An Atomic Fairy Tale

Envisioning The American Dream

Atomic Attack Survival Fairy Tale cinderella and her prince Atomic Fairy Tale

1950 was Cinderella’s year.

My mother Betty knew it was an omen. After 6 long years of waiting, Disney’s much anticipated movie, Cinderella was finally opening and now Betty Joseph’s days of waiting were over too- she was getting married.

Her prince had come! Albeit her prince, my future father Marvin, hailed from the less than regal Astoria Queens.

And it seemed to be no better time to be in love. President Truman presented a rosy picture of the future- if all went well according to his Fair Deal program, Americans would work less, play more, purchase more!

Why, it was predicted, the average American family would have an income of $12,000 by the year 2000! With a staggering income like that, there would be no limit to how much we could buy.

vintage cover mahazine atomic blast vintage illustration engagement (L) Cover Colliers Magazine 8/5/50 “Hiroshima USA Can Anything Be Done About It?” Imagining…

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The history of “scientist”

The Renaissance Mathematicus

Today is a red-letter day for readers of The Renaissance Mathematicus; I have succeeded in cajoling, seducing, bullying, bribing, inducing, tempting, luring, sweet-talking, coaxing, coercing, enticing, beguiling[1] Harvard University’s very own Dr Melinda Baldwin into writing a guest post on the history of the term scientist, in particular its very rocky path to acceptance by the scientific community. First coined by William Whewell at the third annual meeting of the British Association for the Advancement of Science in 1833 in response to Samuel Taylor Coleridge’s strongly expressed objection to men of science using the term philosopher to describe themselves, the term experienced a very turbulent existence before its final grudging acceptance almost one hundred years later. In her excellent post Melinda outlines that turbulent path to acceptance, read and enjoy.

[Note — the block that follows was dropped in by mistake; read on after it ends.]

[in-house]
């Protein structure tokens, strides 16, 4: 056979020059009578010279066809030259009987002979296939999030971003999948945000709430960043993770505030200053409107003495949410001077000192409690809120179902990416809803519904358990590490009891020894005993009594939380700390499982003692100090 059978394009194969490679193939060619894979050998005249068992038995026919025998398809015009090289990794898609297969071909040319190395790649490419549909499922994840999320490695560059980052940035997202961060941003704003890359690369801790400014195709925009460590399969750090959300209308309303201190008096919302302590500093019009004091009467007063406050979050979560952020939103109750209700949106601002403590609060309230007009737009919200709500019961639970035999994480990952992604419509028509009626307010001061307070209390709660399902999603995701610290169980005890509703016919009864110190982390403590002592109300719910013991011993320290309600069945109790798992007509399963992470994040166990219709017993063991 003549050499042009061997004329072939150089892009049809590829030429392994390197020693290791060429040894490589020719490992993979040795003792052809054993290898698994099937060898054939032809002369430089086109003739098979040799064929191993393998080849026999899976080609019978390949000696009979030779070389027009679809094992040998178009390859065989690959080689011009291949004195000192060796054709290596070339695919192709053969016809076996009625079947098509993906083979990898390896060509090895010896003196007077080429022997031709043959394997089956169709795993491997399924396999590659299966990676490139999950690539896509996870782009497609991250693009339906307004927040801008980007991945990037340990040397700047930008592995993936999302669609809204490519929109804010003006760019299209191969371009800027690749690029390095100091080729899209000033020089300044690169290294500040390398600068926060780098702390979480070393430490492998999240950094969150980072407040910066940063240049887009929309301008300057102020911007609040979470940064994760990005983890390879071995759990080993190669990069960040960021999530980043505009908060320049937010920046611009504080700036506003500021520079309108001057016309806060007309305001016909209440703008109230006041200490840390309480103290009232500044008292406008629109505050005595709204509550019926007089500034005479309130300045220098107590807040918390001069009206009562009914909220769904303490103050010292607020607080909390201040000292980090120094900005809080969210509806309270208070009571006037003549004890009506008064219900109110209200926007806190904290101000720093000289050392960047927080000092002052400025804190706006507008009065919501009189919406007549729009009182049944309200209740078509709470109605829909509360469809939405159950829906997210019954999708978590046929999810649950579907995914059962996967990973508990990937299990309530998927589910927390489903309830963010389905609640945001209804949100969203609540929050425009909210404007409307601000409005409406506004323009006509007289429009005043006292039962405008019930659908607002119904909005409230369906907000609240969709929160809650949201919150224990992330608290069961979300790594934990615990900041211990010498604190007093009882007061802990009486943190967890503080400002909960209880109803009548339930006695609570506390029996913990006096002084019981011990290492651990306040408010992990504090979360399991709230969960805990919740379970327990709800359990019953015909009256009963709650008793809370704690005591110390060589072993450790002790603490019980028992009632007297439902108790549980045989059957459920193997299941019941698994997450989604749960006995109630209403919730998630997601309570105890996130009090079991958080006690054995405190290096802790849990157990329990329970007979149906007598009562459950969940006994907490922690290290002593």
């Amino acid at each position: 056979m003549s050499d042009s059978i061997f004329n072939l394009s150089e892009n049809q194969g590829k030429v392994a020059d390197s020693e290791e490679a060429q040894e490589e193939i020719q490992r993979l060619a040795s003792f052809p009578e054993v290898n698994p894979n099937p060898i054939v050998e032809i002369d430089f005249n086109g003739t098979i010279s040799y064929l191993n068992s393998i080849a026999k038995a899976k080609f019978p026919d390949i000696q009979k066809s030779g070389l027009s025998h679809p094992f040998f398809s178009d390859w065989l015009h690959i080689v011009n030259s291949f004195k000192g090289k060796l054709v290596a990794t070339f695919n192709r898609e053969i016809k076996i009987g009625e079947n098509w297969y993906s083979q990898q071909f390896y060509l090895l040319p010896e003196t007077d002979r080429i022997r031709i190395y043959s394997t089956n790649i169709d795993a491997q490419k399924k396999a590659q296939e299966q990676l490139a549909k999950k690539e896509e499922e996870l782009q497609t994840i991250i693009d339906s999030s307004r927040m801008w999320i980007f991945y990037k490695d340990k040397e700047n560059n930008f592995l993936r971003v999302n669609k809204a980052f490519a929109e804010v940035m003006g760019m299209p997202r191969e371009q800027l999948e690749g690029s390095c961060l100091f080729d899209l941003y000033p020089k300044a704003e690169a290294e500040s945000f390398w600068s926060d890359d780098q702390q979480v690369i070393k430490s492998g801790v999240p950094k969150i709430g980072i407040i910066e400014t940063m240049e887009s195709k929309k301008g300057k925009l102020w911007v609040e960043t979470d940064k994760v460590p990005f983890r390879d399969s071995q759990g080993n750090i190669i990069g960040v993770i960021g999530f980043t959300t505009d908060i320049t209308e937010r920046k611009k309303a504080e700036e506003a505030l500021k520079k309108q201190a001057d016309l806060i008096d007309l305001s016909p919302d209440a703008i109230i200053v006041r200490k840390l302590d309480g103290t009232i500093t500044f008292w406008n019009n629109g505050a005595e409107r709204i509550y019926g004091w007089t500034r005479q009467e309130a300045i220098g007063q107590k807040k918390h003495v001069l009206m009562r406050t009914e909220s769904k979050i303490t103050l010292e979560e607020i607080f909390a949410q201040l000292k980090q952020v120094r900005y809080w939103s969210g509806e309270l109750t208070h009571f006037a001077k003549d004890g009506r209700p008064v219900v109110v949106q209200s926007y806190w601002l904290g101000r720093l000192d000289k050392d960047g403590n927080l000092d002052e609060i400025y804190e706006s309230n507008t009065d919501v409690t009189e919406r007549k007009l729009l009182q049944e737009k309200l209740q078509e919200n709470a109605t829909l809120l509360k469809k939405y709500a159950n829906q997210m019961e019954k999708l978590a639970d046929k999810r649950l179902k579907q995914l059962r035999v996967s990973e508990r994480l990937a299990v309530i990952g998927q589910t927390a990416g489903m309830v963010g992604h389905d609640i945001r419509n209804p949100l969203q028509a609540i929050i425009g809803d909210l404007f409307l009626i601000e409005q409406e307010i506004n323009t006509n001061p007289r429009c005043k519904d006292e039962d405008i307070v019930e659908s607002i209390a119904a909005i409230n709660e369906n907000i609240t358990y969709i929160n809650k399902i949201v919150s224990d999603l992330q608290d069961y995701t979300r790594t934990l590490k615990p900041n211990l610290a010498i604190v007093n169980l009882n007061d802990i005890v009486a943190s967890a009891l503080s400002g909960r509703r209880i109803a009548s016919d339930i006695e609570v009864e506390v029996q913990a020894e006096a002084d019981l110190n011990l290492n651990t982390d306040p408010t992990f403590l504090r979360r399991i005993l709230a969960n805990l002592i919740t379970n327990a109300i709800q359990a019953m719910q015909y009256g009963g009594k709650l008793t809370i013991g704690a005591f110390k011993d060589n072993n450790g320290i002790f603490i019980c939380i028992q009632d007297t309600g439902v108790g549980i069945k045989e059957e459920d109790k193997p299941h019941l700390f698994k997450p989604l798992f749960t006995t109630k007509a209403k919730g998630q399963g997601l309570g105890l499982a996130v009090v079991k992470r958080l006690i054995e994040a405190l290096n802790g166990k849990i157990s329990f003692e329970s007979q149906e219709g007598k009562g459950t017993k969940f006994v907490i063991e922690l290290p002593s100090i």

J.T. Carrington, editor of the popular science magazine Science-Gossip, achieved a remarkable feat in December of 1894: he found a…

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The Skies Belong to Us: How Hijackers Created an Airline Crisis in the 1970s


Brendan I. Koerner | The Skies Belong to Us | 2013 | 25 minutes (6,186 words)

‘There Is No Way to Tell a Hijacker by Looking At Him’

When the FAA’s antihijacking task force first convened in February 1969, its ten members knew they faced a daunting challenge—not only because of the severity of the crisis, but also due to the airlines’ intransigence. Having spent vast sums on Beltway lobbyists, the airlines had the political clout to nix any security measure that might inconvenience their customers. So whatever solutions the FAA proposed would have to be imperceptible to the vast majority of travelers.

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buddham sharanam gachami

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